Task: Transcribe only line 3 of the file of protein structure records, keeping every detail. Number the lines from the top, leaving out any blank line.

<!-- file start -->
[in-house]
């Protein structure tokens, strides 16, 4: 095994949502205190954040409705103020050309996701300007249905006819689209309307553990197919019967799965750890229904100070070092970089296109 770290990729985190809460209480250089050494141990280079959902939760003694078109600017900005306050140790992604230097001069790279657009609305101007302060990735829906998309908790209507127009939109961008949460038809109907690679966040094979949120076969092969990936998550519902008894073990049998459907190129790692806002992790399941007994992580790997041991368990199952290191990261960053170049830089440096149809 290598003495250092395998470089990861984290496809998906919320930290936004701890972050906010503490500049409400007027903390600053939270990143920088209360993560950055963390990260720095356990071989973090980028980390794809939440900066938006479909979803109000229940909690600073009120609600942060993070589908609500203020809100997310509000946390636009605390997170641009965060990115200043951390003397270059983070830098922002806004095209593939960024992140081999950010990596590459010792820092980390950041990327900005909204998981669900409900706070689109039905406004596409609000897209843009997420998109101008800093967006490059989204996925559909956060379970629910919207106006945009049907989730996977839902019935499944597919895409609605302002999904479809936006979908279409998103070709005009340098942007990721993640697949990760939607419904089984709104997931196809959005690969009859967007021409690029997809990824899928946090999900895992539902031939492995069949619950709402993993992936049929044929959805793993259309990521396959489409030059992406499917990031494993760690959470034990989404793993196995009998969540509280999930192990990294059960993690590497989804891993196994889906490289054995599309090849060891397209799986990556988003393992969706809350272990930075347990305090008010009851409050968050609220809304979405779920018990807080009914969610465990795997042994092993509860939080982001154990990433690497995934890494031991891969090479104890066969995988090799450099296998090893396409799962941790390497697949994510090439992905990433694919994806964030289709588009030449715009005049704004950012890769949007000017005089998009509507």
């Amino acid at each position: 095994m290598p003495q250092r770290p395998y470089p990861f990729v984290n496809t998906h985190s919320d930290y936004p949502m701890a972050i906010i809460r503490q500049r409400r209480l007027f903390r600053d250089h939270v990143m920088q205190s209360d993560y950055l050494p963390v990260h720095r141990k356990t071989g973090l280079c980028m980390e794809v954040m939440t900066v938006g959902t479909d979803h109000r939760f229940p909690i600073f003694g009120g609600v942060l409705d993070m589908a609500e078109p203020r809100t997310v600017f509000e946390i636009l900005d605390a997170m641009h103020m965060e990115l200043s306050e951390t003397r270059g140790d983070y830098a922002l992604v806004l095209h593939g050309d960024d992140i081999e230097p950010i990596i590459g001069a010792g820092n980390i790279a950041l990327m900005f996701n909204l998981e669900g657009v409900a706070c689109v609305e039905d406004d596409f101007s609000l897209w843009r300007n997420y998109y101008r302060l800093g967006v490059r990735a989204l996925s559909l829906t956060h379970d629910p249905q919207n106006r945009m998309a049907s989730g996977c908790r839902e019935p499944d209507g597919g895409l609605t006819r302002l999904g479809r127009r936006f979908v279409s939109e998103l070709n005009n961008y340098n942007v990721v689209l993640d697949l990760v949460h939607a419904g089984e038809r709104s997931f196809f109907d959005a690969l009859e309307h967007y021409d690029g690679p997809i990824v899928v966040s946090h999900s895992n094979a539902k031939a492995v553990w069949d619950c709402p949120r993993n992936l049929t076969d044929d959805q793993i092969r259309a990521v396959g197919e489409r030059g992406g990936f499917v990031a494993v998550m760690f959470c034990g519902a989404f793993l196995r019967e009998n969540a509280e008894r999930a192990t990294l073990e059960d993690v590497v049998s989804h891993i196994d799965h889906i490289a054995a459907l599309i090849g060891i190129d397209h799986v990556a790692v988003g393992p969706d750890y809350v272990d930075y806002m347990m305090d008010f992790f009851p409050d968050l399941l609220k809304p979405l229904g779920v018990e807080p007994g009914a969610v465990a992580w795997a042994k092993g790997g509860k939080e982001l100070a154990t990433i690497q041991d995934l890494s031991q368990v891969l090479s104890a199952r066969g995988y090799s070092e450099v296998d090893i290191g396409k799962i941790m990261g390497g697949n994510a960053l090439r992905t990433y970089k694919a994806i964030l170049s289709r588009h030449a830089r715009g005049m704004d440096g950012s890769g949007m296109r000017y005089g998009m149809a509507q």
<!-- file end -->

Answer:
């Amino acid at each position: 095994m290598p003495q250092r770290p395998y470089p990861f990729v984290n496809t998906h985190s919320d930290y936004p949502m701890a972050i906010i809460r503490q500049r409400r209480l007027f903390r600053d250089h939270v990143m920088q205190s209360d993560y950055l050494p963390v990260h720095r141990k356990t071989g973090l280079c980028m980390e794809v954040m939440t900066v938006g959902t479909d979803h109000r939760f229940p909690i600073f003694g009120g609600v942060l409705d993070m589908a609500e078109p203020r809100t997310v600017f509000e946390i636009l900005d605390a997170m641009h103020m965060e990115l200043s306050e951390t003397r270059g140790d983070y830098a922002l992604v806004l095209h593939g050309d960024d992140i081999e230097p950010i990596i590459g001069a010792g820092n980390i790279a950041l990327m900005f996701n909204l998981e669900g657009v409900a706070c689109v609305e039905d406004d596409f101007s609000l897209w843009r300007n997420y998109y101008r302060l800093g967006v490059r990735a989204l996925s559909l829906t956060h379970d629910p249905q919207n106006r945009m998309a049907s989730g996977c908790r839902e019935p499944d209507g597919g895409l609605t006819r302002l999904g479809r127009r936006f979908v279409s939109e998103l070709n005009n961008y340098n942007v990721v689209l993640d697949l990760v949460h939607a419904g089984e038809r709104s997931f196809f109907d959005a690969l009859e309307h967007y021409d690029g690679p997809i990824v899928v966040s946090h999900s895992n094979a539902k031939a492995v553990w069949d619950c709402p949120r993993n992936l049929t076969d044929d959805q793993i092969r259309a990521v396959g197919e489409r030059g992406g990936f499917v990031a494993v998550m760690f959470c034990g519902a989404f793993l196995r019967e009998n969540a509280e008894r999930a192990t990294l073990e059960d993690v590497v049998s989804h891993i196994d799965h889906i490289a054995a459907l599309i090849g060891i190129d397209h799986v990556a790692v988003g393992p969706d750890y809350v272990d930075y806002m347990m305090d008010f992790f009851p409050d968050l399941l609220k809304p979405l229904g779920v018990e807080p007994g009914a969610v465990a992580w795997a042994k092993g790997g509860k939080e982001l100070a154990t990433i690497q041991d995934l890494s031991q368990v891969l090479s104890a199952r066969g995988y090799s070092e450099v296998d090893i290191g396409k799962i941790m990261g390497g697949n994510a960053l090439r992905t990433y970089k694919a994806i964030l170049s289709r588009h030449a830089r715009g005049m704004d440096g950012s890769g949007m296109r000017y005089g998009m149809a509507q």